I’ve already written at length about the overall on board eating and drinking experience we had on the Queen Mary 2 recently, but the food and service in the Princess Grill, the restaurant where we ate every evening and some lunchtimes (apart from on the days when we gave in to the temptation of afternoon tea!) surely deserves a blog entry of its own!
The Princess Grill is on deck 7 of the ship, so has some reasonable views (obviously subject to whereabouts in the world you are at the time!) although dependent on the location of your table (guests stay on one allocated table throughout their voyage) you may not get much of a view! There is also a deck that goes around the side of the restaurant, so – particularly at lunchtimes – you do get a lot of people walking past and peering in. We were convinced the windows would be one way glass, but when we went out and had a look for ourselves, we discovered you could indeed see in! Watching people passing by can be quite entertaining, particularly as deck 7 is one of the decks on which it is possible to do ‘laps’ – so you can watch the same powerwalkers passing by again and again, just to make you feel really guilty about enjoying a decadent lunch!
The decor is stylish but fairly traditional and neutral – similar to what you might expect in a good hotel restaurant. In the evenings, the food had a French influence and was definitely fine dining, but was also clearly making efforts to cater for what is often a predominantly American audience on board the ship. Every day, at the front of the menu, there would be a ‘Canyon Ranch Selection’ – Canyon Ranch being the on board spa, and therefore a healthy option, which showed how many calories, grams of fat and something else (maybe fibre?) were in the dishes. There always seemed to be a ‘Sugar Free’ dessert on offer too. I avoided these like the plague, but Mr W did have a Sugar Free rice pudding one day and it was actually very nice and didn’t taste as if it had been artificially sweetened. Happily the portion sizes were not of American proportions, and despite eating three courses every evening (and some lunchtimes!) I never felt uncomfortably full up.
The menu changed every day, with an a la carte selection appearing a few times, but always with an extensive list of chef’s specials on top of that. Sometimes the menu was completely new without the a la carte options featuring. Just about every day I was spoilt for choice. In the Princess Grill, you can also ask for something that isn’t on the menu, although they do ask that you give them some notice, as opposed to the Queen’s Grill where you can request whatever you want when you arrive.
There was also a three course lunch menu every day, which had fewer dishes and some lighter options (normally a salad or a sandwich option) and probably what could be described as more ‘casual’ dining options. There was normally a pasta dish, and we also saw chicken curry, fish and chips, sausage and mash and a bacon and cheese burger on offer! There also tended to be more ‘traditional’ puddings available, such as sticky toffee and treacle tart. We love these, so often found ourselves being ‘forced’ to have three courses at lunchtime – it was such a hardship!
The quality and presentation of the food was absolutely excellent and there was only one real disappointment for me all week – a veal ossobucco, which to be honest was more down to my poor choice than any issue with how it was prepared, as I found it a bit too fatty for my liking. Another minor issue was when I had a fish cake topped with a poached egg, and the poached egg was hard all the way through. In hindsight, I probably should have asked for a soft one instead, as I am sure it wouldn’t have been a problem, but either way it wasn’t a major issue. I had a fillet steak au poivre a couple of times, which was cooked perfectly rare as I requested, and on one evening we both had ‘Surf ‘n’ Turf’ – which again sounds shockingly American and not necessarily indicative of a good restaurant in the UK, but actually comprised a fillet steak and a lobster tail, which was ‘de-shelled’ at the table for you. This was some seriously good dining, and all included in the price we paid for the holiday!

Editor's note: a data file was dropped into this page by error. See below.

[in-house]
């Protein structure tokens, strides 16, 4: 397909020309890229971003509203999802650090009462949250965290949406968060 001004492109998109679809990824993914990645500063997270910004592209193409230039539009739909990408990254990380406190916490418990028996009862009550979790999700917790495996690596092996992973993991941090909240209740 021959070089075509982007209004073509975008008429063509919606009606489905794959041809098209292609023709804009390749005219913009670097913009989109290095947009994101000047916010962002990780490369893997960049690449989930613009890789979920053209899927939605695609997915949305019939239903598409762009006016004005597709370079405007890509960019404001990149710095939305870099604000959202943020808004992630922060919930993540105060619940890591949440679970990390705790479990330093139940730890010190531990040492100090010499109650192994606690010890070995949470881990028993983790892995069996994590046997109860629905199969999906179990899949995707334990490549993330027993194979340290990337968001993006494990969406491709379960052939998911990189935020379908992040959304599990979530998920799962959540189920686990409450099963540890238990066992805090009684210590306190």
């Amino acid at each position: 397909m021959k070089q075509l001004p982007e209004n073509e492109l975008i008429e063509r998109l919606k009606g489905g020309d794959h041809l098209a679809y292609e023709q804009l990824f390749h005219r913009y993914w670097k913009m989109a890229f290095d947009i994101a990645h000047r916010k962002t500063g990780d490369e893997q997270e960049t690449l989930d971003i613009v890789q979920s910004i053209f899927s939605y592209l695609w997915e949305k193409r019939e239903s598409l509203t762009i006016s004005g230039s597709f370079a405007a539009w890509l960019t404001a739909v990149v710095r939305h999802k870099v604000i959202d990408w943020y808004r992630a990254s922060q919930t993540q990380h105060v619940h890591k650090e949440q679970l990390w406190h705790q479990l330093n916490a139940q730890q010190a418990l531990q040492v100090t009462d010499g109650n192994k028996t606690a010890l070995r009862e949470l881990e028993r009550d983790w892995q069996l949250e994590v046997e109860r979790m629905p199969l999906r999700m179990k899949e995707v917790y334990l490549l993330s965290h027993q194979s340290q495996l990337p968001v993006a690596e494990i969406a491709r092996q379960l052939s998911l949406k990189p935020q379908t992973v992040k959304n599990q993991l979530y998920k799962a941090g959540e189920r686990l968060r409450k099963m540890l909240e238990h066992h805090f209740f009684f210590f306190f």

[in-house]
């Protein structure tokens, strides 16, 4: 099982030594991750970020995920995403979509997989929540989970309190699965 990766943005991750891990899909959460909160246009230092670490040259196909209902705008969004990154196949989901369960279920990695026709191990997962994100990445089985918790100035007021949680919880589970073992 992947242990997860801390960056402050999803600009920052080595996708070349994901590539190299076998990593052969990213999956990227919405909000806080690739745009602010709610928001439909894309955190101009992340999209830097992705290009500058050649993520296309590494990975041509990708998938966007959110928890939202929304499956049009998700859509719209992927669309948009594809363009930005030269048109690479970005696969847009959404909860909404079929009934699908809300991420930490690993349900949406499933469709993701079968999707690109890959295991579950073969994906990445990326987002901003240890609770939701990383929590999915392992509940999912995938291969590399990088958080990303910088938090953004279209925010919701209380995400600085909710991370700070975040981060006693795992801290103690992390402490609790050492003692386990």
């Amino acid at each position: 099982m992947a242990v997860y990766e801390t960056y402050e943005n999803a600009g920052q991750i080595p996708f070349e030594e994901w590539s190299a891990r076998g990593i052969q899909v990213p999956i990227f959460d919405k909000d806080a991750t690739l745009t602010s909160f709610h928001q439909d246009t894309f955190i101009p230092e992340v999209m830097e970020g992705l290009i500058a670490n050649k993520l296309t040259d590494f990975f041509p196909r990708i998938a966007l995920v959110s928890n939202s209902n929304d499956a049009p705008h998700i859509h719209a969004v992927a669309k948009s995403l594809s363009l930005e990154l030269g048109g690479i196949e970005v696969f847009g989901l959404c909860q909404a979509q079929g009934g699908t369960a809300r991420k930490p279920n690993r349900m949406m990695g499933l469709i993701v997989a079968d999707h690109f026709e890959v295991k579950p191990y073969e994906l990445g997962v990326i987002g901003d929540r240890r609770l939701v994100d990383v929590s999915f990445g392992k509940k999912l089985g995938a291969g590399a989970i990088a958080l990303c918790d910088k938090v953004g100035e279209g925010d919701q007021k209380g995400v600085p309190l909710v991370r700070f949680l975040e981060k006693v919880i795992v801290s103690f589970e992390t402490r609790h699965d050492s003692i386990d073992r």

We had a chat with the Maitre D’, Jamie Firth, one evening early on in the voyage and he was telling us that the Grills have looked in to getting a Michelin star for their food, but unfortunately, due to the nature of some of the longer voyages, they can’t use fresh food every day, and this is one of the criteria that Michelin insist upon when awarding stars. That aside, though, I can certainly see that the quality of the ingredients, preparation and service would otherwise be very deserving.
During our chat, Jamie asked whether we liked Caesar Salad and said that the following day, for our starter, he would make us his speciality, which came from an old recipe used on the original Queen Mary, that had supposedly been brought from Los Angeles (where the Caesar Salad is said to have originated) by none other than James Cagney! It was a rather unusual and convoluted tale, but happily it resulted in our having one of the best salads we have ever tried, which Jamie prepared at our table. He shared the recipe with us too! Interestingly, it didn’t feature any ‘creamy’ ingredients at all, using instead mustard, egg yolks and other carefully selected ingredients to give it a flavour that was certainly unusual, but unmistakeably a Caesar Salad dressing. This, and the personal touch in offering to prepare it for us once he realised we were interested in food, was the sort of thing that made our experience really special. Similarly, one of the restaurant’s specialities that was not on the menu was Crepes Suzette, which again we had prepared at our table on a couple of occasions, and when Mr W had the rack of lamb, that was prepared at our table by Jamie too.